Yesterday was Shabbat. It was really lovely. Omri gave all the details in his blog so I'll just add my favorite details. After lunch, Rebecca, Omri and I went to the park and went through a book I bought recently called Awareness which is about the Enneagram, but tailoring it to the Jewish reader. We went through and found out what our types were (Omri's a Seven, Rebecca's a Nine, and I'm a Four) and then read to eachother what that meant. It was really fun and took up a whole afternoon anybody needing a shluff! During our third meal picnic in the park, Rebecca brought Rays of the Sun and gave a lovely D'var Torah about the importance of giving tzadakah (charity) by speaking kindly in addition to the literal giving. Kudos Rebecca!

I actually got up without hitting the snooze button ONCE today! I'm really excited about that. I went out and did a whole session on Yoga Today. Now if I can just maintain this during the school year...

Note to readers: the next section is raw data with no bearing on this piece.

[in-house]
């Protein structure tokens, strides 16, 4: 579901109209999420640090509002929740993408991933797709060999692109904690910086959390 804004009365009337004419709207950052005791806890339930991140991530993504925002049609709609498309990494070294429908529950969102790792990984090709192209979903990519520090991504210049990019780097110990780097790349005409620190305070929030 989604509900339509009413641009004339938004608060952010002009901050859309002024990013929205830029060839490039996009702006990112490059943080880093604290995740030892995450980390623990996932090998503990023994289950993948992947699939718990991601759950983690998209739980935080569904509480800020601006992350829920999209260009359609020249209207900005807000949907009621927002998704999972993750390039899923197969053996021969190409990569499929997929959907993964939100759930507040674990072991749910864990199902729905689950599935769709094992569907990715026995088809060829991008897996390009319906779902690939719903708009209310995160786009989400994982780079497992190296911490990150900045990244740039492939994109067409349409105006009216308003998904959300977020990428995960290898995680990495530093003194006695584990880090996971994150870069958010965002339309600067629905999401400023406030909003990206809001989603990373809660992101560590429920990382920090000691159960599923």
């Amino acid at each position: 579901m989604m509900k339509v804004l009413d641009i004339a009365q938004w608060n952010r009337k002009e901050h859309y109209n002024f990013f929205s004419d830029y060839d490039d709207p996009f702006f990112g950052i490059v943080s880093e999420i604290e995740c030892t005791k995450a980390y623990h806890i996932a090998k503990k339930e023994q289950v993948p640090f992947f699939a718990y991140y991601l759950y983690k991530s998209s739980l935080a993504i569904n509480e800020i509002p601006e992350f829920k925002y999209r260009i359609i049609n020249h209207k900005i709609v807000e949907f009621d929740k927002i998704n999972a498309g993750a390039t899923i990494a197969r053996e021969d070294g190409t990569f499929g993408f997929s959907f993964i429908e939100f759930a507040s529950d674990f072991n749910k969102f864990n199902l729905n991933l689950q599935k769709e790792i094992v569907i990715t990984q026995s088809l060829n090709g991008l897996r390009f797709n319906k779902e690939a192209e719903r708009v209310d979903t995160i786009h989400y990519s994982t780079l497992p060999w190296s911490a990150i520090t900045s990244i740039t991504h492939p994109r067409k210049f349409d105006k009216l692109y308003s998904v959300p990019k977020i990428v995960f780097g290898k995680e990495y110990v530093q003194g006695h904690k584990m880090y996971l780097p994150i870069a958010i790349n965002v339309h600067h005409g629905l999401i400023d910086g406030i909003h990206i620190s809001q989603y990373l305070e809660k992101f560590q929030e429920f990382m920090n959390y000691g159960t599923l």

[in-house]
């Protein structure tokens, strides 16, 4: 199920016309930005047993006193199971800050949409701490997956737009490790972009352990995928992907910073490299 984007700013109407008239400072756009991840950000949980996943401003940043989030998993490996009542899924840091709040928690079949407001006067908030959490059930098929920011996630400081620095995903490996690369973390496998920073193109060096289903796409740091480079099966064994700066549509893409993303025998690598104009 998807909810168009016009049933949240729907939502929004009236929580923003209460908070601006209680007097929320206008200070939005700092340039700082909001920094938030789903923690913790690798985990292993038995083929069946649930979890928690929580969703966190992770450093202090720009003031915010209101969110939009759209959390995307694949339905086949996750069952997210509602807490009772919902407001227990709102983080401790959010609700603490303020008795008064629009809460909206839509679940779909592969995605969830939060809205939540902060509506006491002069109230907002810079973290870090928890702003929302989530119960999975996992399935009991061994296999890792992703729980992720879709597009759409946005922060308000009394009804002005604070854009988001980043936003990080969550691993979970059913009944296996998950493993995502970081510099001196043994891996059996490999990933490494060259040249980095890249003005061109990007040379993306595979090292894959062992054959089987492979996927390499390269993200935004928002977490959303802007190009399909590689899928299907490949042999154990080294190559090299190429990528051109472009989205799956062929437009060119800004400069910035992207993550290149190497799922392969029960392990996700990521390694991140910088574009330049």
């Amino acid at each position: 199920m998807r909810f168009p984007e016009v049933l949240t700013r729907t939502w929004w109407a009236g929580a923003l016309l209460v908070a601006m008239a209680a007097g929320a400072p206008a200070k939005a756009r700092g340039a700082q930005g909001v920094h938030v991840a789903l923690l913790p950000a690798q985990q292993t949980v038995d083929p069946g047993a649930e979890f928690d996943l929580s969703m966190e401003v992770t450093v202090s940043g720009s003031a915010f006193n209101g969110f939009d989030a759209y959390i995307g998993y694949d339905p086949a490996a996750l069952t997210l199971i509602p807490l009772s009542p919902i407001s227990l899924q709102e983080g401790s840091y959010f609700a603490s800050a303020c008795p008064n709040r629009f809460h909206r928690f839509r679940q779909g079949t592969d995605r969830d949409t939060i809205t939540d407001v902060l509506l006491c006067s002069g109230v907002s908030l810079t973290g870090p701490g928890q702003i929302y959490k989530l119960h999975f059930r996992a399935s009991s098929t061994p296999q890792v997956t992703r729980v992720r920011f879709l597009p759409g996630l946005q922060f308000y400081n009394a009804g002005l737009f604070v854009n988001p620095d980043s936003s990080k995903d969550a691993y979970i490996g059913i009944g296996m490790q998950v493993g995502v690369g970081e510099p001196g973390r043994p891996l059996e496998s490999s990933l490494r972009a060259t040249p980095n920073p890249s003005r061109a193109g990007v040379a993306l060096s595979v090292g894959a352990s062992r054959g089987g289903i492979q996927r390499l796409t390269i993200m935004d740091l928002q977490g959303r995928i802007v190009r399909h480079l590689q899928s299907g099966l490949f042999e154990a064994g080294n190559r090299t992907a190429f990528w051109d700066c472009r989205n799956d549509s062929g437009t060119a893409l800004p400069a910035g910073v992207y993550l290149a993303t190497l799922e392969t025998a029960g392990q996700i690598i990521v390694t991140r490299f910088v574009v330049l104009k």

Shavuah tov!

Tuesday, August 26, 2008

One reason to love Israel...

Today I discovered a good reason to enjoy living in Israel... which is not to say that I find living here easy--or even consistently enjoyable. But I gotta say, I had a great experience at the hospital today.

What's that? The hospital?

Ok, well, to be less dramatic, the Terem. It's an ER that only deals with small injuries that are not immediate. This is an incredible system as it allows immediate care for people who can't wait to see a doctor or who need X-Rays but keeps them out of the ERs that deal with major life-or-death traumas. The ER ran really nicely, everyone spoke English (which I'm embarrassed to rely so heavily on, but thank G-d I didn't need any Hebrew today!).

So, in our attempt to find cheap entertainment, Omri and I went to the OU Israel Center last night and caught their free Hitchcock double feature (The Cheney Vase and The Man Who Knew Too Much) with about 20 octogenarians. Other than the loud commentary from all angles, the sometimes-skipping DVD, and the disproportionately large number of people eating sandwiches out of plastic bags, it was an enjoyable experience. I really liked The Cheney Vase. But (take away my Tisch diploma if you must) I'd rather watch The Man Who Knew Too Little.